• November 11th, 2021
    Written by: Kimberly

    Almost every dog owner has noticed their pup eating grass at one point or another. With the common perception that eating grass will make a dog vomit shortly after, many people assume that a dog with an upset stomach will eat grass to induce vomiting and help relieve their stomach pain.

    But studies have shown that eating grass causes dogs to get sick only in 25% of cases, so curing an upset stomach may not be the reason your dog is nibbling on grass. Here are the truths behind why dogs eat grass, what you should watch out for, and how you can be sure your dog stays healthy.

    Will Grass Make Your Dog Sick?

    Of all the dogs that eat grass, only about 1 in 4 owners said their dog vomited immediately afterwards. From that number, only 10% of dogs appeared to be feeling unwell beforehand. This seems to indicate that the commonly held assumption, shared even by veterinarians, that dogs can make themselves sick from eating grass may not be widely true.

    Dogs that do eat grass and then vomit may need to be seen by a vet, since eating plants is likely not the underlying cause of illness. Instead, your dog could have a gastrointestinal issue, food allergy, or is eating too much human food.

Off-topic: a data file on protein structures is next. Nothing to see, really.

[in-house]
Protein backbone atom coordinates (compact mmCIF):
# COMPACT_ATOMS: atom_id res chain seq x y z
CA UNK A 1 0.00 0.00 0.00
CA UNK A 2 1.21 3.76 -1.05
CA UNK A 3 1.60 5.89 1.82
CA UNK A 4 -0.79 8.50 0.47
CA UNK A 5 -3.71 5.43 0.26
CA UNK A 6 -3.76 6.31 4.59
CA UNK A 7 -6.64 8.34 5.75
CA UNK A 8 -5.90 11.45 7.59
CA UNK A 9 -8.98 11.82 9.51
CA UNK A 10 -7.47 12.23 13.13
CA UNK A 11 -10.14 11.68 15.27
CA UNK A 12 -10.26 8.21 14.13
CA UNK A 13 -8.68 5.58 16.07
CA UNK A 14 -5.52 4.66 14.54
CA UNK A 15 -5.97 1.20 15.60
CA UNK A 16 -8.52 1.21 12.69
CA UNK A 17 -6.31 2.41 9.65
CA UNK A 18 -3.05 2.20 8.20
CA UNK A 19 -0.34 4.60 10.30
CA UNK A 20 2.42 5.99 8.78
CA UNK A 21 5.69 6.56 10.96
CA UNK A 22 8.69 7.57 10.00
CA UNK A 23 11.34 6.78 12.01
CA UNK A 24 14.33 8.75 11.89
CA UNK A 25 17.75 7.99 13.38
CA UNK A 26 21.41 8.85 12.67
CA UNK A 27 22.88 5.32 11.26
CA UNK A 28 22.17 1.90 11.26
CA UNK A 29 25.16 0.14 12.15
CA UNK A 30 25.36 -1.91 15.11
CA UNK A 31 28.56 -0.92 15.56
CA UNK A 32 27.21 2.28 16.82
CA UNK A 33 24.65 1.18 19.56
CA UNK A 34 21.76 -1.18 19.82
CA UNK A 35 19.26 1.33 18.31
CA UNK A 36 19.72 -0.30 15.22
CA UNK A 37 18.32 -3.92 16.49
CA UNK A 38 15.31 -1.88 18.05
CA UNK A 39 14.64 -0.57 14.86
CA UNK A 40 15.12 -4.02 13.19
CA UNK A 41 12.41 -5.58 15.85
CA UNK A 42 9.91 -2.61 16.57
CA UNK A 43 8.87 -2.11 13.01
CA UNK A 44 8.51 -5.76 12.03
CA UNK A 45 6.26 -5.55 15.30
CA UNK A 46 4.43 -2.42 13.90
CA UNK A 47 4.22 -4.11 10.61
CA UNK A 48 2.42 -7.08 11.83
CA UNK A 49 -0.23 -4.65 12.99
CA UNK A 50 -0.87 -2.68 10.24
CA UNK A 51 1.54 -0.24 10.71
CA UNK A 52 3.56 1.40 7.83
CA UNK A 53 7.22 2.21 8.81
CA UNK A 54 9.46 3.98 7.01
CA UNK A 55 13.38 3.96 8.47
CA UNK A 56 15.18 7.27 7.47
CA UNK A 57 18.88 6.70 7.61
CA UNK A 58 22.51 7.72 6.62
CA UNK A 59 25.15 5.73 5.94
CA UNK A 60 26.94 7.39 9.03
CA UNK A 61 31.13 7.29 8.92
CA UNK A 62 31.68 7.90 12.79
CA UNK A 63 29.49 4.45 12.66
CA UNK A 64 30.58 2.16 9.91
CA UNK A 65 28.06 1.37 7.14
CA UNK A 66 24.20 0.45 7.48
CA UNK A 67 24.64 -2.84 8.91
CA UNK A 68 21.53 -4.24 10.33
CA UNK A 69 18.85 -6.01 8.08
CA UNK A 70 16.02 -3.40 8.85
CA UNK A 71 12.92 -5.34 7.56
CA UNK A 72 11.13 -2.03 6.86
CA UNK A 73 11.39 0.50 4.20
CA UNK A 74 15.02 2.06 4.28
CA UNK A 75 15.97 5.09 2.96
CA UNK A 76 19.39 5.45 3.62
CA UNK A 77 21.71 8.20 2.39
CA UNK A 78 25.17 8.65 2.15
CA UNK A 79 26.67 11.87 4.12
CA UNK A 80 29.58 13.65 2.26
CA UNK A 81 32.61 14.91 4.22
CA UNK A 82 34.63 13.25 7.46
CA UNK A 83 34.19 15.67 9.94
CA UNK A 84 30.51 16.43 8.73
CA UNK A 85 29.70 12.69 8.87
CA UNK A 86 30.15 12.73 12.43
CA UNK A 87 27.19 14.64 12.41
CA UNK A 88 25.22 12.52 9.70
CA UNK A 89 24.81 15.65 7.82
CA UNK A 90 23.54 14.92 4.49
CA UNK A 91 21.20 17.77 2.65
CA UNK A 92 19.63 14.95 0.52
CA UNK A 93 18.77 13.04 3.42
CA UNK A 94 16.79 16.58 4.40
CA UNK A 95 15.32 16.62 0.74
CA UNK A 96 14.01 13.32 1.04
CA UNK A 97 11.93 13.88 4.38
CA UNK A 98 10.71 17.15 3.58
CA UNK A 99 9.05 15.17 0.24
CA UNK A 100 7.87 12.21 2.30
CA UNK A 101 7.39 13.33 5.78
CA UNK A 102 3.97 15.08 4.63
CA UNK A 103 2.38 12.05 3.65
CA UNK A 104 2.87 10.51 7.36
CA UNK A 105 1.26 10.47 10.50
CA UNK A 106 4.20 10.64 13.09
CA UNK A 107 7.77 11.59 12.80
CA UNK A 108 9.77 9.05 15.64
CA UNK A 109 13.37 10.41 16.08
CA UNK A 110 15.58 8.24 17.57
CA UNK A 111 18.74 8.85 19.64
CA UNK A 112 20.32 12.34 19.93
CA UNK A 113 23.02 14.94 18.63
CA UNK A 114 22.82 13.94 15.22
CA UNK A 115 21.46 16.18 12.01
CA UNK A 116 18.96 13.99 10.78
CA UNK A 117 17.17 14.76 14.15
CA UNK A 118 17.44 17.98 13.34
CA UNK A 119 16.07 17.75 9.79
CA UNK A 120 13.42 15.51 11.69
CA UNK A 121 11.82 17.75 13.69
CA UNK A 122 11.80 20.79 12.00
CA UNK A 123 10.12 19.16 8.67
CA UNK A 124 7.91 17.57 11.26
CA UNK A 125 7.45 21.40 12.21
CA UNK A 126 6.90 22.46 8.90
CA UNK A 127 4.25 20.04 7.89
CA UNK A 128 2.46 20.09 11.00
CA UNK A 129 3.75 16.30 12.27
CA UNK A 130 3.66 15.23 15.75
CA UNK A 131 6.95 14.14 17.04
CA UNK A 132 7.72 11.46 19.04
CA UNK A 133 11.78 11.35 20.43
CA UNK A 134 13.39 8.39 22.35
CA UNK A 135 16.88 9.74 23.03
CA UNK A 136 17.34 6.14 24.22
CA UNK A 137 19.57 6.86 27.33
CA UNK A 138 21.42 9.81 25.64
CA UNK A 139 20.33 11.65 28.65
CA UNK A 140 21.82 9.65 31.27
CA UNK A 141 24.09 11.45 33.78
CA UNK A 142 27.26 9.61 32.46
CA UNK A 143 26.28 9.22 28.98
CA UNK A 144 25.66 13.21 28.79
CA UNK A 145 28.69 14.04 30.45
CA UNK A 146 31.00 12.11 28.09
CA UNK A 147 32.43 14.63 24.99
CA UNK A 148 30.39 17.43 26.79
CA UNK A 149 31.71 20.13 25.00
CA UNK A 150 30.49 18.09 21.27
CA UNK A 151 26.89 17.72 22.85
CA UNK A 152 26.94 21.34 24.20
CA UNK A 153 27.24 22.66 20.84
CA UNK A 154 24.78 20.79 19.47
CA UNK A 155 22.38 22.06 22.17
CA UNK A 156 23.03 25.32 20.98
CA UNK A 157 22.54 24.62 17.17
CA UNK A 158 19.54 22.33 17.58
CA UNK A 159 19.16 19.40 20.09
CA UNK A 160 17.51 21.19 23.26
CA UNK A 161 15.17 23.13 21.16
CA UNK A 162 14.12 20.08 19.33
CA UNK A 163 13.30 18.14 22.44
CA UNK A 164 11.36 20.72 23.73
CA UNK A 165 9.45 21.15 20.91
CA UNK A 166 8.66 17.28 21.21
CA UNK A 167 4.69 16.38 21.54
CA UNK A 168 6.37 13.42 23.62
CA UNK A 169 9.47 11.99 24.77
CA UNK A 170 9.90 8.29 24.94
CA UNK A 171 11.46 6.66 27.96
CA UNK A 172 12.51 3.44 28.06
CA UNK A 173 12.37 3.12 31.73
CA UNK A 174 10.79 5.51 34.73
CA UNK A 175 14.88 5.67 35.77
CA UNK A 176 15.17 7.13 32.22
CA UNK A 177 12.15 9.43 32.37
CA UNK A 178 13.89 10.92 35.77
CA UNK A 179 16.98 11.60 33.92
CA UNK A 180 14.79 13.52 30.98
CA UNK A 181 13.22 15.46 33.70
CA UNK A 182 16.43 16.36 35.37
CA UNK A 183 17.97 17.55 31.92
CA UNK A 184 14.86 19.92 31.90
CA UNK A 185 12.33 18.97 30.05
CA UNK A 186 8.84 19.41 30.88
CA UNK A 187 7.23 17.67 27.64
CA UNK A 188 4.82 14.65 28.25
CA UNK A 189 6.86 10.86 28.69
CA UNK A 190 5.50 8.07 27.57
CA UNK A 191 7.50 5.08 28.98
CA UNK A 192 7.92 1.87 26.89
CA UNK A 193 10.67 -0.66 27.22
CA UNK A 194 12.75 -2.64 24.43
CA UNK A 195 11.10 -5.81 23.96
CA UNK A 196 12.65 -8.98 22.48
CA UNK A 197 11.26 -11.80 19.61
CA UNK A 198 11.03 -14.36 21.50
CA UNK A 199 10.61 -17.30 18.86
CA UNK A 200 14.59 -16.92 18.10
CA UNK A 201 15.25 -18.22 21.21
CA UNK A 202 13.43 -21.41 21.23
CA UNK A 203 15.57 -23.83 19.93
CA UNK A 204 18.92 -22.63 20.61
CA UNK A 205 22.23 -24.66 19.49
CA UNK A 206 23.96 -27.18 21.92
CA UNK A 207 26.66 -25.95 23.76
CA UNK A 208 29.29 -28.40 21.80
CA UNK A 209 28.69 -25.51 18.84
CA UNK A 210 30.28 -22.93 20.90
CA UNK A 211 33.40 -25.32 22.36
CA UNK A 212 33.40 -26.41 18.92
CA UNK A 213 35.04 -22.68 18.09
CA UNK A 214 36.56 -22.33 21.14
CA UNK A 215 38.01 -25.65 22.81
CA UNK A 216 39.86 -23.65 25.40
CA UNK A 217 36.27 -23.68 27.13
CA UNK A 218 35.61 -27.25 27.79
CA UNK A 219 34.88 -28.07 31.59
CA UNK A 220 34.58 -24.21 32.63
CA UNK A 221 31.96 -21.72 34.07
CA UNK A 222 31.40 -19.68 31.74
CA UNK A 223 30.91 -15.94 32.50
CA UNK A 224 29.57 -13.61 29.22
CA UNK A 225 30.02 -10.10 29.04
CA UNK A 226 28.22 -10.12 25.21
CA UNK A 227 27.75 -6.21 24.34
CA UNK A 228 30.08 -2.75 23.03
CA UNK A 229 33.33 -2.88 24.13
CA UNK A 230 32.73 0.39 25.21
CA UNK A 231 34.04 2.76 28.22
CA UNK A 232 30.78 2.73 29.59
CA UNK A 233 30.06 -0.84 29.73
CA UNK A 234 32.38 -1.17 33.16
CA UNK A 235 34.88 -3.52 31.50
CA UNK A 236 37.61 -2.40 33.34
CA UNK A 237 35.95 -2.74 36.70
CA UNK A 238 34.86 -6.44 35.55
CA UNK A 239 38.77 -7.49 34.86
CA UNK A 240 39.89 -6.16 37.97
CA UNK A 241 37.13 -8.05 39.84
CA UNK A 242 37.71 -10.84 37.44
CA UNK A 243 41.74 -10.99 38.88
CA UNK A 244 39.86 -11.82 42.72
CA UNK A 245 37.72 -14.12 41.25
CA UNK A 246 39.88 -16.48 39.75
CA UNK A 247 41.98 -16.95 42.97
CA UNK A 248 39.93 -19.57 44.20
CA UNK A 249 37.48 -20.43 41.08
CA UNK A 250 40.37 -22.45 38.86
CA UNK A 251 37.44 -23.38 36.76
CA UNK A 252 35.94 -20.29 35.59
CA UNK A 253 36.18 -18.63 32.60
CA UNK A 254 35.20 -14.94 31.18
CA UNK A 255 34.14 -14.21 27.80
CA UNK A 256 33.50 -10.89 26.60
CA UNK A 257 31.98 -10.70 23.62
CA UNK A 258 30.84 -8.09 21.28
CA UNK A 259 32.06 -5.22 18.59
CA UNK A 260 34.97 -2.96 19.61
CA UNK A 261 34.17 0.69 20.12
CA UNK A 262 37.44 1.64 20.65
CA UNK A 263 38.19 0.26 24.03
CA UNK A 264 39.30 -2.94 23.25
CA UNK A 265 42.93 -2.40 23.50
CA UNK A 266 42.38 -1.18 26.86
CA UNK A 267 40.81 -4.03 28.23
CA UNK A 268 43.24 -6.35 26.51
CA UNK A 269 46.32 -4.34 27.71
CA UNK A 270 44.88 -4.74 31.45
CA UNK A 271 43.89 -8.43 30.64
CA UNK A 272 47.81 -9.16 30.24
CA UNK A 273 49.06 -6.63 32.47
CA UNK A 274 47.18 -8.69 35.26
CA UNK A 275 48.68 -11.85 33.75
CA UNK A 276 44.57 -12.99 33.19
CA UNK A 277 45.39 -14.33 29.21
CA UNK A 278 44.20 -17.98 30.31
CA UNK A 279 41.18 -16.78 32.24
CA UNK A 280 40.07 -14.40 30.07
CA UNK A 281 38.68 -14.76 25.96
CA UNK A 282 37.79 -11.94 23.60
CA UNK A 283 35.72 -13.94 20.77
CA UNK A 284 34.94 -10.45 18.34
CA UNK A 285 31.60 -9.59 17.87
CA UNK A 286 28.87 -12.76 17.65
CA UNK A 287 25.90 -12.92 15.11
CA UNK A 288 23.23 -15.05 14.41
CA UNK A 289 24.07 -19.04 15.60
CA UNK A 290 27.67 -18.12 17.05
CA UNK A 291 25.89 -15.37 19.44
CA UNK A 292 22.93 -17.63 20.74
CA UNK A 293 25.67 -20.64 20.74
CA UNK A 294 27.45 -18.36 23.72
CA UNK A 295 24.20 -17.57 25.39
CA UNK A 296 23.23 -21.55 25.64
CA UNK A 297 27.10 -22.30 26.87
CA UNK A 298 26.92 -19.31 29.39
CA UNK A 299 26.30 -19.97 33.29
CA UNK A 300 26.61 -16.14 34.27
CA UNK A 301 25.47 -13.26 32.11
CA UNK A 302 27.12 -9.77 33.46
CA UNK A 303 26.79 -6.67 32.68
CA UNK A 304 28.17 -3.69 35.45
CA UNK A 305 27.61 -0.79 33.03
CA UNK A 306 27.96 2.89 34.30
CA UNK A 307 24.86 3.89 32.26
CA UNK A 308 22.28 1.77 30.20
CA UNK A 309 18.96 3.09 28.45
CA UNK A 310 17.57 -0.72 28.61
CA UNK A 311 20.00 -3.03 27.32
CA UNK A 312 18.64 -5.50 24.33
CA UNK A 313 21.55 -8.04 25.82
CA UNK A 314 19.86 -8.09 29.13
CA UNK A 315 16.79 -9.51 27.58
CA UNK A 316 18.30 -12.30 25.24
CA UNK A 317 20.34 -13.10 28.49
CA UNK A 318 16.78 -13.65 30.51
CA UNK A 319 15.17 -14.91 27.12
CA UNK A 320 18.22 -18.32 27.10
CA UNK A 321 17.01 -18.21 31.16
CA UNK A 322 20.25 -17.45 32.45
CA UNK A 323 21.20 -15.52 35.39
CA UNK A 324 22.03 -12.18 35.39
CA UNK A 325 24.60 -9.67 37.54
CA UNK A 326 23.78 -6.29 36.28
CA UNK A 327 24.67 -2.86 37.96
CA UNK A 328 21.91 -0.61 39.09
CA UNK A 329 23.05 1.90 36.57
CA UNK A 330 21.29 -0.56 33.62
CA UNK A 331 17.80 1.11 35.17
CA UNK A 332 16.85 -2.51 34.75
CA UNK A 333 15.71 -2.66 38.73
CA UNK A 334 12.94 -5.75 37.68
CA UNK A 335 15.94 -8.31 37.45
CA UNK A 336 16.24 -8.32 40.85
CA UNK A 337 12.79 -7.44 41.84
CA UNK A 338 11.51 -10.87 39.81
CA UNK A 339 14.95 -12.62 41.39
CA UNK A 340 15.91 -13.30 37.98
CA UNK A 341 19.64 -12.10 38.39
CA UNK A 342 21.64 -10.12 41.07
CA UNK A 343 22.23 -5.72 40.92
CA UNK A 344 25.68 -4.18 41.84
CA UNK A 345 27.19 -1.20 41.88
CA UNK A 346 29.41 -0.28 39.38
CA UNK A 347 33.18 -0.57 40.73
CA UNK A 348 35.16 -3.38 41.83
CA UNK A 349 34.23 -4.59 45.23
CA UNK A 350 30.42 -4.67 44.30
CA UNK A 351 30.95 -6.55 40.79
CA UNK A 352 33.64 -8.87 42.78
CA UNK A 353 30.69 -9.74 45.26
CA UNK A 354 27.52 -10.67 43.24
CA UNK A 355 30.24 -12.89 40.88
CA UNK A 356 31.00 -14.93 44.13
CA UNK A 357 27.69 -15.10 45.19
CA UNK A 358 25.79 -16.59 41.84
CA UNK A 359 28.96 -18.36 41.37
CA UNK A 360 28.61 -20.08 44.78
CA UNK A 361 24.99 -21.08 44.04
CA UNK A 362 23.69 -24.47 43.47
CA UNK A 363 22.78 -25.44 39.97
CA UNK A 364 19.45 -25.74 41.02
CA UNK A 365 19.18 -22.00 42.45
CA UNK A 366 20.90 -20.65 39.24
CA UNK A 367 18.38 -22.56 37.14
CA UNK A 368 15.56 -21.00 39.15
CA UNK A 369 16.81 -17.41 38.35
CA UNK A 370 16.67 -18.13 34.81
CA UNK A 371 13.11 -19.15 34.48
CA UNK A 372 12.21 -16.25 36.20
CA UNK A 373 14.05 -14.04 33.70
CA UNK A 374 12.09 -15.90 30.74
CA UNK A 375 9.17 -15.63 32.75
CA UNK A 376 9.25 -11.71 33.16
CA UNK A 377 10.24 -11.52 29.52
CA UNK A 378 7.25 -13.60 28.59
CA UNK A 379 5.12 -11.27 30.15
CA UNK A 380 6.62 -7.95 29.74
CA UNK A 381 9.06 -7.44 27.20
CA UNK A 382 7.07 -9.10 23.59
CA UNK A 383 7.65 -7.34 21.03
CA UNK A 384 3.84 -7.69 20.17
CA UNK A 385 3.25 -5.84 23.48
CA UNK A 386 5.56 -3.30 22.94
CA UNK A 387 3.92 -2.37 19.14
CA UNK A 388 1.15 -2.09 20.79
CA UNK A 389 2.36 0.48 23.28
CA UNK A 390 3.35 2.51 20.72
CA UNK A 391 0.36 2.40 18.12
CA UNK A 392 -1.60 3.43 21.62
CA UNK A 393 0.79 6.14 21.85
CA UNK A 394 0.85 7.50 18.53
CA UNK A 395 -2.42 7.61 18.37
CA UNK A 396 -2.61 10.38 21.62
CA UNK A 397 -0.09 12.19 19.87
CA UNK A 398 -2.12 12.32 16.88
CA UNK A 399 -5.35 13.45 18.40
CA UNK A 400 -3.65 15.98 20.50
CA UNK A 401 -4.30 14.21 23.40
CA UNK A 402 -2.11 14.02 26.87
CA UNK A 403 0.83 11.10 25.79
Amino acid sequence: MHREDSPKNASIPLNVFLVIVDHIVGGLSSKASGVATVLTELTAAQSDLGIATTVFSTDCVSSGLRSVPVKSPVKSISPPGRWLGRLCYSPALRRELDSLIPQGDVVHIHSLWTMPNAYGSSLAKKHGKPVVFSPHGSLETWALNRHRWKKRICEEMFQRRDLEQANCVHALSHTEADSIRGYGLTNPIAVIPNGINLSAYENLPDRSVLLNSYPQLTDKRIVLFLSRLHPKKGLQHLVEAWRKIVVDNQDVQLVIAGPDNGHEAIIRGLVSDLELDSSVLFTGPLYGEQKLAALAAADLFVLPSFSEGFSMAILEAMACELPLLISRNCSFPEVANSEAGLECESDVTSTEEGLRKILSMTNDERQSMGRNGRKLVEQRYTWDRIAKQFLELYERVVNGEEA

Possible Reasons Behind Dogs Eating Grass

    We do not yet know for sure why some dogs like eating grass, although scientists and dog behaviorists have a few ideas:

    • Boredom - If your dog is spending a lot of time outdoors without mental or physical stimulation, eating grass could be something to do to pass the time.
    • Attention - Owners often reprimand their dog when they catch him eating grass. If this is the only time you are giving your dog attention while outside, you might be inadvertently reinforcing the behavior.
    • Instinct - Wolves are omnivores, and those living in the wild will regularly eat grass to make up their dietary needs. Your dog might be acting on this instinct despite getting a balanced diet from their food.
    • Taste - Another reason may simply be that dogs think grass tastes good. Certain dogs will only eat grass at a particular time of the year, such as spring, when it has a taste they really enjoy.

    Whether or not grass makes your dog sick, it is probably still best to keep him from munching on grass in the backyard or during your walks. The grass itself may not be harmful, but pesticides, fertilizers, and waste left behind on the grass from other animals can be extremely dangerous to ingest. Teaching “leave it” and keeping an eye on your dog outdoors can help prevent unfortunate incidents involving grass eating.